A small SVF value indicates that a high amount of shade is present and the range of the visible sky is limited. Figure 2 shows fisheye photos shot in cool season 15:00 of the external appearance of the stepped plaza and the 10 corresponding positions. The SVF distribution ranged from position B1, which exhibited a high level of shade (SVF = 0.09), to A4, which was relatively open (SVF = 0.57). This indicates that various locations within the stepped plaza demonstrated distinct levels of solar insolation depending on the season, and the plaza exhibited varying thermal environmental characteristics. The SVF values of each location are similar whether in hot or cool season due to the surrounding evergreen trees planted in the stepped plaza.

2.3. Data Obtainment

Thermal environment measurements and user behavior observations were performed simultaneously. Physical quantities of microclimatic parameters measurements including the air temperature, relative humidity, globe temperature, and wind speed were measured with two identical sets of instruments with which one was placed under the tree shaded area and the other was placed totally unshaded as counterpart. A location with a dense tree canopy was considered a “shaded” location, whereas a location without shading from nearby buildings or trees was considered as an “unshaded” location. The resolution and accuracy of the instruments for each parameter are 0.1°C and ±0.3°C for air temperature and globe temperature, 0.1% and ±2.5% for relative humidity, and 0.01 m/s and ±0.2 m/s for wind speed. Both instruments were mounted on tripods that were 1.1 m above the ground and the parameters were automatically recorded once per minute from 1400 to 1700 hours simultaneously on the day the instruments were deployed.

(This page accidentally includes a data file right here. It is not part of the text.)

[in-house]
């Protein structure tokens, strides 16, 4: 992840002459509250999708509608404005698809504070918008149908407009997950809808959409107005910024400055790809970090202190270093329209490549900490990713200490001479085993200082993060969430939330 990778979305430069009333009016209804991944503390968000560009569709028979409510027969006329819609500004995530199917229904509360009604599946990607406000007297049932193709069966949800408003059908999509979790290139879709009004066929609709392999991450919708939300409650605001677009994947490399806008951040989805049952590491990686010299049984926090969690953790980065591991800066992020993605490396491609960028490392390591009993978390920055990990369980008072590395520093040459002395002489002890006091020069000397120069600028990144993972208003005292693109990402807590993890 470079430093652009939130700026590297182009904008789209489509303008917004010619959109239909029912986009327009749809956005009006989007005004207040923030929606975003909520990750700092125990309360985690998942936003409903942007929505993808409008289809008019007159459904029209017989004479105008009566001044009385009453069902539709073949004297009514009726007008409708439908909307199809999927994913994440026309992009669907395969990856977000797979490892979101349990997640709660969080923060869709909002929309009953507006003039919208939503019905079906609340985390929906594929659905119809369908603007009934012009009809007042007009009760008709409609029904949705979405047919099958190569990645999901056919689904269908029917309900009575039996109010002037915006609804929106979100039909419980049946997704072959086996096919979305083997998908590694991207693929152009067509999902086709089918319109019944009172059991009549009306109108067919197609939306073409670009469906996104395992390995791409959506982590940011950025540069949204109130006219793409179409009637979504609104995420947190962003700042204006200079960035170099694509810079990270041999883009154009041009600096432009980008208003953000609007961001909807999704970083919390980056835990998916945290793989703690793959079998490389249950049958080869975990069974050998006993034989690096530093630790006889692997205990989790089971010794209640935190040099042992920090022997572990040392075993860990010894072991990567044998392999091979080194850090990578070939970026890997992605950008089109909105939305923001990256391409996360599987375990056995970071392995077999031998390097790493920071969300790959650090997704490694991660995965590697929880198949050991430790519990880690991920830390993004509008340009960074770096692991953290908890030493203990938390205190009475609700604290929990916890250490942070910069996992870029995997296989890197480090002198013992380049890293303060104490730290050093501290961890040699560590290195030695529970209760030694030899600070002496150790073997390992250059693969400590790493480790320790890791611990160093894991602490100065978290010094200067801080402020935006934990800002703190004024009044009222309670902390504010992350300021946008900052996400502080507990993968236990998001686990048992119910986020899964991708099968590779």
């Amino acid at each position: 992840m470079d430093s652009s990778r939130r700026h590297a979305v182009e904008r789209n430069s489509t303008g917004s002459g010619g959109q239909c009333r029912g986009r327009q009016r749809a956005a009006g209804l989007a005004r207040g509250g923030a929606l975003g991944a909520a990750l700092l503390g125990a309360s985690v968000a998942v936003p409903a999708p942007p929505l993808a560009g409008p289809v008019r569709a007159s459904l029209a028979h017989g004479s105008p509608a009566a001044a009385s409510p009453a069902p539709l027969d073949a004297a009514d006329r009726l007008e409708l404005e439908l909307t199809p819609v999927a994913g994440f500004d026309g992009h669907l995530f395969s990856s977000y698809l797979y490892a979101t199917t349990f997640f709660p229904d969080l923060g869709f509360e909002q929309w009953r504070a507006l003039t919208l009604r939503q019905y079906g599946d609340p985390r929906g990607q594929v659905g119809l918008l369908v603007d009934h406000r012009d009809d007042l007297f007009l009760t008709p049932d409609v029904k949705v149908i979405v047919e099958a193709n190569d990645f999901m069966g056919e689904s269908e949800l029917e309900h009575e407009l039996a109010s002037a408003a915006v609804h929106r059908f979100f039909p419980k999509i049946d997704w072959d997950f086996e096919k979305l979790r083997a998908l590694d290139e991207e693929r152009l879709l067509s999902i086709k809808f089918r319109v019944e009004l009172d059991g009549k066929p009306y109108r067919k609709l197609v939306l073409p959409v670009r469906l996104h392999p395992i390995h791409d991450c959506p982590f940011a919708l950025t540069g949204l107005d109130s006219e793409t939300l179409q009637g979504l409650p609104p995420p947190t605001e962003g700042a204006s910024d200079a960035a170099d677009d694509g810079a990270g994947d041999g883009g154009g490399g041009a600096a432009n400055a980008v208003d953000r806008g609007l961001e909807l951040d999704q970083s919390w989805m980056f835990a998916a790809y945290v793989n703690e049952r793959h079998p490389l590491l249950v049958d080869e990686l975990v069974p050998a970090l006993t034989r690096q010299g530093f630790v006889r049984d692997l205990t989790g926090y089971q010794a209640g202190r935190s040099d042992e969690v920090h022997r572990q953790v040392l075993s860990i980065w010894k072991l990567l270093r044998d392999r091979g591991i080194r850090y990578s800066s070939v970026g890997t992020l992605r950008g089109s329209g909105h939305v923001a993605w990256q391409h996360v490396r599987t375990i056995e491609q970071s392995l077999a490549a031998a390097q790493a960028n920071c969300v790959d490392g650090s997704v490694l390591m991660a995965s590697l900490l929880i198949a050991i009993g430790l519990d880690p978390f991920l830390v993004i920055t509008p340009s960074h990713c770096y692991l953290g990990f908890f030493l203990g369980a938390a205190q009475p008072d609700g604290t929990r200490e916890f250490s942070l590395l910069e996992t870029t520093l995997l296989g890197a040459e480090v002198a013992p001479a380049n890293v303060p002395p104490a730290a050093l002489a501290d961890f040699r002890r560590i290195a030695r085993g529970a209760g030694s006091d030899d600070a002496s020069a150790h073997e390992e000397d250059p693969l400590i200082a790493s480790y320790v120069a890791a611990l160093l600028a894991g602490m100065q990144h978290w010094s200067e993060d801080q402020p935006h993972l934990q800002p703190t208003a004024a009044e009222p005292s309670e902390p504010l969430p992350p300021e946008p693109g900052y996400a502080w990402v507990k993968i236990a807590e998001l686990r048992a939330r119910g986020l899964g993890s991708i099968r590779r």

The shaded and unshaded locations where the two sets of instruments were placed would vary day by day according to the position of the sun, resulting in various degrees of shading levels for each duration of time, and are dependent on seasons. The “shaded” and “unshaded” locations were not fixed and could vary according to the sun’s movement. Nevertheless, the sunlight in the “shaded” locations by definition must be fully blocked, whereas the “unshaded” locations must be exposed to direct sunlight at all times without obstructions. The method of selecting shaded and unshaded measurement locations was similar to that used in a previous park study in Taiwan [12]. The hourly meteorological observations, such as the wind direction, horizontal solar insolation, and the amount of cloud, were obtained from the nearby Taichung Park weather station.